Inside the Scramble of Restoration Agriculture

“What is that in Hop’s Mouth?” After developing a reputation for being a bit soft and trying to sneak into the farmhouse at every opportunity, Hop earned her keep this week

hop and her weasel

by killing what we think is a young weasel or ermine. It is in the freezer so our neighbors Rodney and Theresa Elmer of Mountain Deer Taxidermy can identify it for certain. Either way, the rather adorable beast who could have made quite a scramble of our eggs and eventually flocks. Hmmm, litter size can be up to 12? Puts a damper on the excitement for the hens going out to the back field this weekend!

But out they must go! Next week Andrew is scheduled to prep the near hoop house for tomatoes and peppers. Between then and now the “bedded pack”, with its captured wealth of a winter’s worth of pig, goat and hen pee and poop will be moved out to a windrow-shaped pile, wet and advanced to 140°F.

Speaking of black gold, Andrew and Josh got a great start on amending  the crop beds for this year before a bolt gave way on the steering shaft of the tractor. Luckily the tractor had performed well through last week’s splash of action in the orchard when we teamed up with Nicko Rubin of East Hill Tree Farm to plant 24 apple and pear trees and hazelnut hedges. The 75 nut shrubs are part of Nicko’s collaboration with Mark Shepard’s New Forest Farm in Wisconsin. The project aims to increase yield through propagation of disease resistant plants. Many of you will join us with interest in Mark’s new book Restoration Agriculture: Real World Permaculture for Farmers.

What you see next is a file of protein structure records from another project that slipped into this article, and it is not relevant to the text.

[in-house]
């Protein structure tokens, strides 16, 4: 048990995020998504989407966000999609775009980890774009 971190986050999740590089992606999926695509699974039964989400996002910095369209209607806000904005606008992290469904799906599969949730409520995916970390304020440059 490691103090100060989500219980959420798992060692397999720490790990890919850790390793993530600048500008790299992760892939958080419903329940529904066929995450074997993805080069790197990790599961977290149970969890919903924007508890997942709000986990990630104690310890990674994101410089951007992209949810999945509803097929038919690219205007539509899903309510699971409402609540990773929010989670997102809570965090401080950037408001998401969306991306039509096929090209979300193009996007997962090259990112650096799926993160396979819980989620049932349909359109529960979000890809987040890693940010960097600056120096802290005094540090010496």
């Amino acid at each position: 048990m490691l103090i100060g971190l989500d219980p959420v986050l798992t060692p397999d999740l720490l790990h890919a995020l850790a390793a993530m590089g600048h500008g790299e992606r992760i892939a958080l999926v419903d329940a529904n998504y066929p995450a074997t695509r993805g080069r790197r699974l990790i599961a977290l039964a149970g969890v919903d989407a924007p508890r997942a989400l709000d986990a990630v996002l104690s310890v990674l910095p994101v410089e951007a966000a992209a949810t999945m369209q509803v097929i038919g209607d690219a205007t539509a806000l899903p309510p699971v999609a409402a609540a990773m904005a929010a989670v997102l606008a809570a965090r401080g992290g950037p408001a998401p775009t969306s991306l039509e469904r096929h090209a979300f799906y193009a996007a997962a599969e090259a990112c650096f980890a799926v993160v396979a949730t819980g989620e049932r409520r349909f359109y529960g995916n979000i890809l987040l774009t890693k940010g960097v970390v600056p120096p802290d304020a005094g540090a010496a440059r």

Chugging away in the background of the entire week was our chervil eradication effort! Josh Gerdes, who finished high school early and has joined the team has been relentless in his digging, the only known way to stop this central Vermont menace. In the long term we hope the shade of the hazelnut hedge will help us guard the property from its advances. For the here and now we are glad Josh is here and we hope the fight doesn’t wear him down in his early pursuits of farming.



We are always bolstered by positive energy from our neighbors. We were especially thrilled this week that Liz Butler chose the farm to host Roy’s 75th birthday. We so enjoyed catching up with many neighbors and as the evening wrapped up their kids and grandkids expanded the celebration to include Liz and Roy’s upcoming 50th wedding anniversary.


The group floated 50 candles and a chorus of frogs amplified the celebration! Inspiration for us all.